By Nicholas Partyka
The following is Part Two of a multi-part project entitled, “A Crossroads for Socialism: Cuba in Transition”. This series of analyses, observations, and dispatches of Cuba focuses on the country’s unprecedented, post-Fidel transition. With a heavy reliance on macroeconomic, geopolitical, and foreign policy analysis, Hampton contributor Nicholas Partyka seeks to pinpoint the nuanced economic, political, and social changes that are occurring on the island nation, and how these changes are impacting everyday Cubans.
It is not possible to discuss almost any aspect of life in Cuba without talking about the US blockade of the island. That the US has an ’embargo’ against the island is one of the few things that Americans might know about Cuba. This policy of economic warfare against our hemispheric neighbor has been in place for more than five decades now. In this dispatch, I want to focus on the US blockade policy. We will look briefly at why it exists, its aims, its status under international law, and what its main effects are. Though many Americans may know that there is an “embargo” (though “blockade” is more accurate), few likely know how it works and what its costs are. Attempting to remedy this situation will be the point of this part of the series.
On New Year’s Eve 1958, Fulgencio Batista fled Cuba. The next day, the revolutionary government took control of the country. For the better part of a year, the US foreign policy establishment did not know what to make of Fidel Castro and his revolution. Relations remained cordial until Fidel announced the implementation of a set of Agrarian Reform laws. These laws aimed to put land in the hands of poor farmers who had been largely excluded from land ownership under the old regime. Many of the lands nationalized under Fidel’s measures belonged to US citizens or companies; e.g. King Ranch. Other nations also had property nationalized in Cuba in the wake of the revolution, but only the US refused compensation, which the Cubans offered.
In a somewhat ironic twist, the Cubans offered compensation for nationalized property on the basis of the property’s value as determined by the most recent pre-revolutionary Cuban tax assessments. Now, this would only be a problem for US owners of Cuban property to be nationalized if those owners felt that there was too large a discrepancy between the value of the compensation offered and the market value of that property. This kind of situation would be likely to come about if US owners had massively underreported the value of their Cuban property to Cuban tax officials (perhaps with official blessing of the regime at the time). The response of the US to these compensation matters also has nothing to do with the fact that the then-sitting CIA Director, Allen Dulles, sat on the Board of Directors for at least one large US firm to have property nationalized in Cuba, namely the infamous United Fruit Company.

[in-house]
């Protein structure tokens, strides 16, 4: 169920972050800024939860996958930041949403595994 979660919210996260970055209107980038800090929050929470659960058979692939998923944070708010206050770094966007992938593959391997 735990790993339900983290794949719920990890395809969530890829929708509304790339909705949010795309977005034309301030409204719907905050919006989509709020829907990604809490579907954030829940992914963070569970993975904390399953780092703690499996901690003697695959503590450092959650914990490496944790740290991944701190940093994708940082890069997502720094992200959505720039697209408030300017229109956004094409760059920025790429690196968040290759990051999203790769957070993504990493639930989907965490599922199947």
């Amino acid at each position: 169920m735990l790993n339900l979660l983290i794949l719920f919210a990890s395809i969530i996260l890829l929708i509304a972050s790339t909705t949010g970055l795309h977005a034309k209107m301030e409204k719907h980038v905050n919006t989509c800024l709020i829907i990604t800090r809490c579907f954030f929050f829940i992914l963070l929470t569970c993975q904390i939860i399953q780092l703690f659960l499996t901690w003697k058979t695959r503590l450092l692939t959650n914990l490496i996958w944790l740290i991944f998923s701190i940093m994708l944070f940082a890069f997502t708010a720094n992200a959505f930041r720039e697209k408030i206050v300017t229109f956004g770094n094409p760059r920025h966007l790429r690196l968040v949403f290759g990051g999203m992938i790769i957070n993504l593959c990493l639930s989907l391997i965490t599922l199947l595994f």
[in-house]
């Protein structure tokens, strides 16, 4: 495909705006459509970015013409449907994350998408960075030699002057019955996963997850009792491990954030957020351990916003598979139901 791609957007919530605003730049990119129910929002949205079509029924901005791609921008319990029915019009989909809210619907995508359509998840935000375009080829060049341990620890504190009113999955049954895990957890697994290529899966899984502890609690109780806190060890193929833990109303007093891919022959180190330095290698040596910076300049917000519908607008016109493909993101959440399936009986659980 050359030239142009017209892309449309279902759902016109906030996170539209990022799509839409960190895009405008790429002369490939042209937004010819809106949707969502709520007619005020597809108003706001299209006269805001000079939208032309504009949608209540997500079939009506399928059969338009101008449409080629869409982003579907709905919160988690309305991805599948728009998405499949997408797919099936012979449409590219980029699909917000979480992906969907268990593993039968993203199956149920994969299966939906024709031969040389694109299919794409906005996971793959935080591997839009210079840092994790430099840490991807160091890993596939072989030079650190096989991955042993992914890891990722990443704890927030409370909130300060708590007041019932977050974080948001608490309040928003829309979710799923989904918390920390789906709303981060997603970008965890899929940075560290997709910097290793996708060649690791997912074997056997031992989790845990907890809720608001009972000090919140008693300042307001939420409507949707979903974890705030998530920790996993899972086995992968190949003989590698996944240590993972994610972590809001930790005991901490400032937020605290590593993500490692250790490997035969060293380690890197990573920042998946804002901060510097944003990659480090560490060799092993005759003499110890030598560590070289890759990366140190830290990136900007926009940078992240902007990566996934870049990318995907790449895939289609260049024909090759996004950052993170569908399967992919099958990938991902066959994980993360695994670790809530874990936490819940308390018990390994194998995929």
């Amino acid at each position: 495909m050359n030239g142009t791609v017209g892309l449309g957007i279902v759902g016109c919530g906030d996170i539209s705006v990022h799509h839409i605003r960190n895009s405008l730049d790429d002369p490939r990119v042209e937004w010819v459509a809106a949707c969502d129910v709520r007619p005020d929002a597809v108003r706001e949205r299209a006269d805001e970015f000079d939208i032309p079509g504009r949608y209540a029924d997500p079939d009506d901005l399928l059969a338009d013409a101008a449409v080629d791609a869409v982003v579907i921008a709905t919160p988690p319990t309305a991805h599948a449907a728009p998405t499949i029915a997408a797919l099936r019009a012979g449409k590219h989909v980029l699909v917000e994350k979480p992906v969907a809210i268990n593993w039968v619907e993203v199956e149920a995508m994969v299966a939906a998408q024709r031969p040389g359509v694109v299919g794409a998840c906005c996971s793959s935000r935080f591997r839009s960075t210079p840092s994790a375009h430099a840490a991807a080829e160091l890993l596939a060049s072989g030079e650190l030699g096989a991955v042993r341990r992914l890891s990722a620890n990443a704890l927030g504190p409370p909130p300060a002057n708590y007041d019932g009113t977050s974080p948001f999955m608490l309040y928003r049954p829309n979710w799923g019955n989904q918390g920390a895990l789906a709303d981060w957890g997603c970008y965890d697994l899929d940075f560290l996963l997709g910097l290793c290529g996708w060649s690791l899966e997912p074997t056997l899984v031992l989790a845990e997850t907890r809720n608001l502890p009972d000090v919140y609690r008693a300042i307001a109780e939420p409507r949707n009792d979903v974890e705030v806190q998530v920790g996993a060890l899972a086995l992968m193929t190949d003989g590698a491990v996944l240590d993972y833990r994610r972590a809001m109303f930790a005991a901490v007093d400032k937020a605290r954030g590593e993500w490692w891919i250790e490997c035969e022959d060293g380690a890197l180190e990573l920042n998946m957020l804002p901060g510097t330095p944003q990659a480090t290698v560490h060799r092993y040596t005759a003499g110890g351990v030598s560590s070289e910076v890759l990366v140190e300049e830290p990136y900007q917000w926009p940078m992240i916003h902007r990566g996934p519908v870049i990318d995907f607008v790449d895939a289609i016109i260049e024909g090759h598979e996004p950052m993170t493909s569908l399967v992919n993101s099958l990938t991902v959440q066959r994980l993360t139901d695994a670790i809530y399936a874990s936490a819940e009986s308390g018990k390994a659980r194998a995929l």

Before the revolution, underreporting taxable value saved money in taxes and thus put more of it back in the owner’s pocket. After the revolution however, this meant that those owners would lose out in a compensation package offered by the new Cuban government as the value of the compensation offered would be substantially less than what the property would be worth on the market. US owners of Cuban property wanted to both receive the real value of their property, but also not thereby tacitly admit what Castro and the Cuban revolution had accused them of, namely taking advantage of Cuba and Cubans for their own private gain. This is a classic example of one not being able to have one’s cake and eat it too. The refusal of the US to acknowledge this had lead to the lion’s share of the trials and tribulations that have arisen as the US and Cuba attempt to normalize relations.
Quickly, this spat about compensation for nationalized property developed into much more. As is well known, the US was Cuba’s largest market for its most important export, sugar. Thus, the US imposed quota on the import of Cuban sugar provided the Eisenhower and Kennedy Administrations with leverage over Cuba. At first, the US simply lowered the quota. Shortly thereafter, the entire quota was eliminated. It was in response to this move by the US that Cuba had to find a new buyer for its sugar. Here entered the Soviet Union. The Soviets were more than happy to acquire an ally, especially one so close to the US. After all, the US had nuclear missiles stationed in NATO allies very close to Russia, e.g. Turkey. The Soviets offered to buy Cuban sugar for well above market prices, and also to sell them petroleum at well below market price. This was the beginning of the relationship between Cuba and the USSR, the center piece of which was this sugar for oil trade, which was in effect a large annual economic subsidy given to Cuba by the USSR.